It’s common knowledge that children sometimes get ear infections. This is due to their ear canal being small and still in development. However, this doesn’t mean that it gets any easier to see your baby in pain. And when you hear unfamiliar terms around whatever may be ailing their little ears, things can get even more worrisome. Such is the case with glue ear. What is it? Why is it called that? What are the symptoms? And what can you do to make your little one feel better?
What is glue ear?
When a child is healthy, their ear canal is empty. However, if they experience the common cold, a virus, or severe allergies, fluid can accumulate inside it. Glue ear occurs when this fluid becomes very thick — almost the same consistency as glue. Hence its name. It can affect one or both ears.
In addition to the fluid buildup, the health condition that’s causing it in the first place can also cause your child’s eustachian tube to become swollen. This increases the pressure and overall discomfort in your child’s ears. That said, glue ear is different from an ear infection because it doesn’t result in the intense pain that comes with the latter.
If your child suffers from recurring glue ear — or if the condition lasts for several months — their pediatrician will refer them to a specialist. This is done to determine whether your child is experiencing any hearing loss and whether there’s an underlying medical condition that’s causing it.
Symptoms of Glue Ear in Children
When a child has glue ear, you’ll notice difficulties communicating with others. Common signs of the ailment include:
Speaking louder than usual
Watching TV at a louder volume
Can’t hear sounds from far away that they should be able to hear
They frequently ask people to repeat themselves
Ringing or buzzing in their ears
Diagnosis and Treatment of Glue Ear in Children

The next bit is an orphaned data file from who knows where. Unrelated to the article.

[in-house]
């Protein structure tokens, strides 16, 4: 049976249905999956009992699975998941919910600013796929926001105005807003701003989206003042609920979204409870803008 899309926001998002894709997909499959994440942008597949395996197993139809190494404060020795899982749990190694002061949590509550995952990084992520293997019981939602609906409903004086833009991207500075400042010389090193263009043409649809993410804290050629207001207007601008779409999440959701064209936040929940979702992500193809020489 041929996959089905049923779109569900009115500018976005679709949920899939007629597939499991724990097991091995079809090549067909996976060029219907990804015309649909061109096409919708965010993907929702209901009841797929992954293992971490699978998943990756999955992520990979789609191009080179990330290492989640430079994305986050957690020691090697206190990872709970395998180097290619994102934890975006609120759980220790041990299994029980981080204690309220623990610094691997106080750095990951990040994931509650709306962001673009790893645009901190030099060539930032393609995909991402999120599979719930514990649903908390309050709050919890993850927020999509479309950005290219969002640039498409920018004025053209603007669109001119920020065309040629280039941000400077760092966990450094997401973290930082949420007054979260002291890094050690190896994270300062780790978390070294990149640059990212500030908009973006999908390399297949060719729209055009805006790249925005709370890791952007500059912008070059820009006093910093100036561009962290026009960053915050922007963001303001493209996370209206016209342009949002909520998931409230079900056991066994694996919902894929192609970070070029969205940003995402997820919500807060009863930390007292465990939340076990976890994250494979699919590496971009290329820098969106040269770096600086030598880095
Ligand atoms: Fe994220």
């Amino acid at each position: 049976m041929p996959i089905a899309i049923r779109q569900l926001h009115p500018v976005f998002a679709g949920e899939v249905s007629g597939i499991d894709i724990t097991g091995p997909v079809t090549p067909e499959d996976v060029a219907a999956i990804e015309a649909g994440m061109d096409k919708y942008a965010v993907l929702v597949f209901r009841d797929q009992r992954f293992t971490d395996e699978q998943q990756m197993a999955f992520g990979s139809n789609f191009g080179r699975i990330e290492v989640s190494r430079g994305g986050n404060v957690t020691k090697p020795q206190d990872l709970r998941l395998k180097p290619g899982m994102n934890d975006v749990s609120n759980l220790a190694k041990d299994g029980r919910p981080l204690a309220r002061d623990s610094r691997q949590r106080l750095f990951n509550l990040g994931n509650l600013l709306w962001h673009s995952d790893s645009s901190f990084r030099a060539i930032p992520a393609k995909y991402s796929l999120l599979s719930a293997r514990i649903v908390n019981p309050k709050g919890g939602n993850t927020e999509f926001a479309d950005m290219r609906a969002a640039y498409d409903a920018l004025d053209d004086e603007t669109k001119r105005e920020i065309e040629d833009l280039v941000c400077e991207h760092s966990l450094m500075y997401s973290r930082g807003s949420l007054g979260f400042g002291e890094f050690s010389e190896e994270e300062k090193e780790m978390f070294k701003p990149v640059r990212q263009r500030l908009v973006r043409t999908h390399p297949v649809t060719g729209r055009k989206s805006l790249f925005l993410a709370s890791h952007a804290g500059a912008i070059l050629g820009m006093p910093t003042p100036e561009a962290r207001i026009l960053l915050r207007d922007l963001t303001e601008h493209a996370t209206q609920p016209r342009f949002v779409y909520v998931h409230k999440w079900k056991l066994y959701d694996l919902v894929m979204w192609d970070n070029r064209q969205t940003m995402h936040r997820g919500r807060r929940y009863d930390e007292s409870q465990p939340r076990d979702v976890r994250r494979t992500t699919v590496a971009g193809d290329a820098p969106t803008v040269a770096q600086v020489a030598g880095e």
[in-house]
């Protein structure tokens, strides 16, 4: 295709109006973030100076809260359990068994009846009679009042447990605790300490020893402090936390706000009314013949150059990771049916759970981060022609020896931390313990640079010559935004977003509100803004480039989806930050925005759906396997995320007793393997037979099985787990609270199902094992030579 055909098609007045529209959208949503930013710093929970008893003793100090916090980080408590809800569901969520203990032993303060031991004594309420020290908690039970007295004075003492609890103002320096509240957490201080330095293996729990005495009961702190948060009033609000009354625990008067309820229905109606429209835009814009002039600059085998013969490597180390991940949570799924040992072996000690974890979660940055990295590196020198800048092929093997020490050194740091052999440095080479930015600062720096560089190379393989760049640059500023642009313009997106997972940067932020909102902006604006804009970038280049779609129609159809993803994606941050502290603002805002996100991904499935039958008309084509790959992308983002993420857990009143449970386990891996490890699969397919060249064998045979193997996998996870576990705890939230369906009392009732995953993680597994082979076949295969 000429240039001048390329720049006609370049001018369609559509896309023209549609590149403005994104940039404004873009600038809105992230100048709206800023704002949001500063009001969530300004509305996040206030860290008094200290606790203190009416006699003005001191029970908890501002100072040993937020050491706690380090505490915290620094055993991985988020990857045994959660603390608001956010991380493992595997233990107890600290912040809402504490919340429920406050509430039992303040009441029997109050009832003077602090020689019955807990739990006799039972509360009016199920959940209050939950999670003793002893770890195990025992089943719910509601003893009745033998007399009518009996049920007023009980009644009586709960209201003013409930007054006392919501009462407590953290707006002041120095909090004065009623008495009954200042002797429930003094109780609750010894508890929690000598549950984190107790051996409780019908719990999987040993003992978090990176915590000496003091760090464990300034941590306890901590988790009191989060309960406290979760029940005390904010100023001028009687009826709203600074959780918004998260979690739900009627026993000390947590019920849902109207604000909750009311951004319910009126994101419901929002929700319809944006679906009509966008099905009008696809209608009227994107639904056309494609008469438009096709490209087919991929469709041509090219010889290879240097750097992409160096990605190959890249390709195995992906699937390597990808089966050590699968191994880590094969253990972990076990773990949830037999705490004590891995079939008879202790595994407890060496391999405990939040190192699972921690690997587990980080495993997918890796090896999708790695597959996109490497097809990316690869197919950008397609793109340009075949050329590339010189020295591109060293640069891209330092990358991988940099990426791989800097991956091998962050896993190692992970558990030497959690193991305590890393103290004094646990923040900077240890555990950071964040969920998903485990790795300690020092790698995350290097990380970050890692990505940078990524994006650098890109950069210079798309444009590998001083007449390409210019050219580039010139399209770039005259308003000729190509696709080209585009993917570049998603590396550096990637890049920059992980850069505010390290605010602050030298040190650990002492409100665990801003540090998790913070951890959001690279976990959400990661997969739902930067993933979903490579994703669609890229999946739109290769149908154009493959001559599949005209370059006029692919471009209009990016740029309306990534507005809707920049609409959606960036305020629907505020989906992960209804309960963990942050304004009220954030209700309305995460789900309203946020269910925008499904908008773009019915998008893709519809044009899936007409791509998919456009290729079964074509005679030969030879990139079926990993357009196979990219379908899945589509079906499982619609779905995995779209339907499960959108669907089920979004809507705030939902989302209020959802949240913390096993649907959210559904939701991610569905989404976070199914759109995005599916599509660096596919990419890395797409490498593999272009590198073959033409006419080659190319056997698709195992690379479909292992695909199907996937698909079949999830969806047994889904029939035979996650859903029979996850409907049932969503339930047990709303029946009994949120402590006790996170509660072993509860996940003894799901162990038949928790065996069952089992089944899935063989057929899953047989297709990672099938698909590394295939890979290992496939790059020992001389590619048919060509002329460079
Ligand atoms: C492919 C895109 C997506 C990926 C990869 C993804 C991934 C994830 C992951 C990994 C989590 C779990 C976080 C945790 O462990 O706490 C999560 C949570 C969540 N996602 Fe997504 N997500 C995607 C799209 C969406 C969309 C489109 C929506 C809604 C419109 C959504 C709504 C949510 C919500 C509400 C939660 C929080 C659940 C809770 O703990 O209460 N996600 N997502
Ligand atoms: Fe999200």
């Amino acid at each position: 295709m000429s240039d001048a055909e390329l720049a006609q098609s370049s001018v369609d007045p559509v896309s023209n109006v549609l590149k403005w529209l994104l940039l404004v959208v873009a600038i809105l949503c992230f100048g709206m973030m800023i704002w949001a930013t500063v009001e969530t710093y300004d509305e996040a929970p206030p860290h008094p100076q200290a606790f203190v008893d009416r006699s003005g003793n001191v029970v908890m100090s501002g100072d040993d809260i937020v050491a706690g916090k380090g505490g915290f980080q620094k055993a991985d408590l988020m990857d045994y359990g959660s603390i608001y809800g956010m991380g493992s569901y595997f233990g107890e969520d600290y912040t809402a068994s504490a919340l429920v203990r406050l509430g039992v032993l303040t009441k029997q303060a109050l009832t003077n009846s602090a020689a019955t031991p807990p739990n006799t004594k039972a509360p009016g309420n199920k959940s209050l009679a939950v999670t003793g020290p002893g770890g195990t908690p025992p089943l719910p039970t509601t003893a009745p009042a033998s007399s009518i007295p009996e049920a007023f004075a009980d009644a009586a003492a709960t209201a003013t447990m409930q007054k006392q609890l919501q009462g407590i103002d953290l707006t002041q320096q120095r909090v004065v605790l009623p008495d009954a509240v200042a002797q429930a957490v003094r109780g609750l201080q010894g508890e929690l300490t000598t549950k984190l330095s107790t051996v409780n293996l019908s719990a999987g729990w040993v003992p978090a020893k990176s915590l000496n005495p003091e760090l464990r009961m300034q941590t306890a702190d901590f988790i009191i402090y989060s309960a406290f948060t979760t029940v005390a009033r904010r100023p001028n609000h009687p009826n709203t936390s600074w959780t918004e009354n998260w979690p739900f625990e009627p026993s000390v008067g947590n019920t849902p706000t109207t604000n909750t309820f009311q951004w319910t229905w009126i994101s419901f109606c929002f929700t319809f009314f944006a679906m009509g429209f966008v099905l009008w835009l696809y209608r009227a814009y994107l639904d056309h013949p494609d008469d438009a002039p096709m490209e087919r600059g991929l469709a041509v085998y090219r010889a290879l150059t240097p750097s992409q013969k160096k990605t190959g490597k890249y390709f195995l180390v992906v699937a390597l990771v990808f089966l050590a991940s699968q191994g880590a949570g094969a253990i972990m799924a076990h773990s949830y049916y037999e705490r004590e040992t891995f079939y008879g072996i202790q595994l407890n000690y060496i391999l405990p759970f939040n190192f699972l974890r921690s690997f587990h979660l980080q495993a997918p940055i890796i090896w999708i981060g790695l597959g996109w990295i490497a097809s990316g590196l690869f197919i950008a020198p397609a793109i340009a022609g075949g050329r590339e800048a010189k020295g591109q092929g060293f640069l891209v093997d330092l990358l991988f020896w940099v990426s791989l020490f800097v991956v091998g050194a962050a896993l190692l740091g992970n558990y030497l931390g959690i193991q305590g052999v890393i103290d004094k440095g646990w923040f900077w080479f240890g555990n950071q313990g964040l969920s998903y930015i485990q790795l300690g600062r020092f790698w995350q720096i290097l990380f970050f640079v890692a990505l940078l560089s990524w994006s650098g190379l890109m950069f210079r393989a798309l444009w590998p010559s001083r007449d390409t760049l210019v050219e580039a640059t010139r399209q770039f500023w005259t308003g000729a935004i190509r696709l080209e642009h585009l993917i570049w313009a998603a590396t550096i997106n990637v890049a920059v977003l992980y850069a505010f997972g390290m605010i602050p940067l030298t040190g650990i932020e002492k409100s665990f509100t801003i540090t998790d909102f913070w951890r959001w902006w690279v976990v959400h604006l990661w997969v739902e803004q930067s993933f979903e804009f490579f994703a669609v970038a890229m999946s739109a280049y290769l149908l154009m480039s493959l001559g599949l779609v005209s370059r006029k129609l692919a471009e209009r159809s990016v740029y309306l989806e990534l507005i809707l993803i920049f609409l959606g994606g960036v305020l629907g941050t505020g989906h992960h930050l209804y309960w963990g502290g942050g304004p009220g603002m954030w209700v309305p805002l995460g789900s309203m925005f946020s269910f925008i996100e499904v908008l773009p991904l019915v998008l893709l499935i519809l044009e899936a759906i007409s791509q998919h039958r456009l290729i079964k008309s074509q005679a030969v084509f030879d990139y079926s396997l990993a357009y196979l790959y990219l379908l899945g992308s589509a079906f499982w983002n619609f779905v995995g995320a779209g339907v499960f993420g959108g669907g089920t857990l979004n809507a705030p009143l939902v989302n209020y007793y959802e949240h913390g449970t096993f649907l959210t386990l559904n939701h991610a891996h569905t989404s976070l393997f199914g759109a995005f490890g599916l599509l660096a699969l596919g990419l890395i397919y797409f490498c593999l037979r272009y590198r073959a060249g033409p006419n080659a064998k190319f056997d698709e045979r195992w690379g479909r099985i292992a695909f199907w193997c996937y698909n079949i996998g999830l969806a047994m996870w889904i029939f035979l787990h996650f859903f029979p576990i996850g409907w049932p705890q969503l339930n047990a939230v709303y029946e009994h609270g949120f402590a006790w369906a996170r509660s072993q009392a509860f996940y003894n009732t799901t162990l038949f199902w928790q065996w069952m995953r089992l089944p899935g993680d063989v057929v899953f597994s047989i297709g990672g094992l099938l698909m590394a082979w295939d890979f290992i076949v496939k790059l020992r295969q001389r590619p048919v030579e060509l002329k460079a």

If your child’s hearing seems to be impaired, their pediatrician will use an instrument called an otoscope to look inside their ear canal. They may also conduct a tympanometry test. This is done by sending air pressure into the ear canal. If the eardrum is empty, it will move back and forth. However, if it’s filled with thick fluid, it will not move. The procedure is painless and the results show up in a graph called a tympanogram.
Once diagnosed, glue ear can be treated in several ways. These include:
1. Wait and See
Sometimes, glue ear doesn’t require treatment. Your child’s pediatrician may recommend to wait and see if it clears up on its own. In that case, you’ll have to monitor your child to see if their hearing improves as time goes on. If an infection caused the condition, the doctor may prescribe an antibiotic.
Autoinflation consists of blowing up a special balloon while covering up one nostril. It can also include swallowing while pinching your child’s nose to keep the nostrils closed. This has to be done several times a day — although it’s not recommended in children under three years of age.
A grommet is a small tube that’s inserted into the child’s ear to drain the fluid that’s stuck in the eardrum. It also keeps the ear canal open to reduce the likelihood of more fluid accumulation. Surgery is necessary to complete the procedure. Eventually, as your child’s ear gets better, the grommet should fall out naturally within several months from insertion.
Contact Care Options for Kids for Home Health Care in Florida
It can be hard to balance your time between work, home, and caring for a loved one. That’s why our team of professionals at Care Options for Kids is here to help.
Our home health care services offer support in the comfort of your home. We refer loving and competent nurses to provide customized care for families — from a few hours a day to around-the-clock supervision. Contact us directly to speak with a home health care professional or request a free in-home assessment. Together we can determine the best plan of action to keep your loved ones happy and healthy.
If you or a loved one are considering pediatric home health care services in Florida, contact the caring staff at Care Options for Kids. Call today at (888) 592-5855.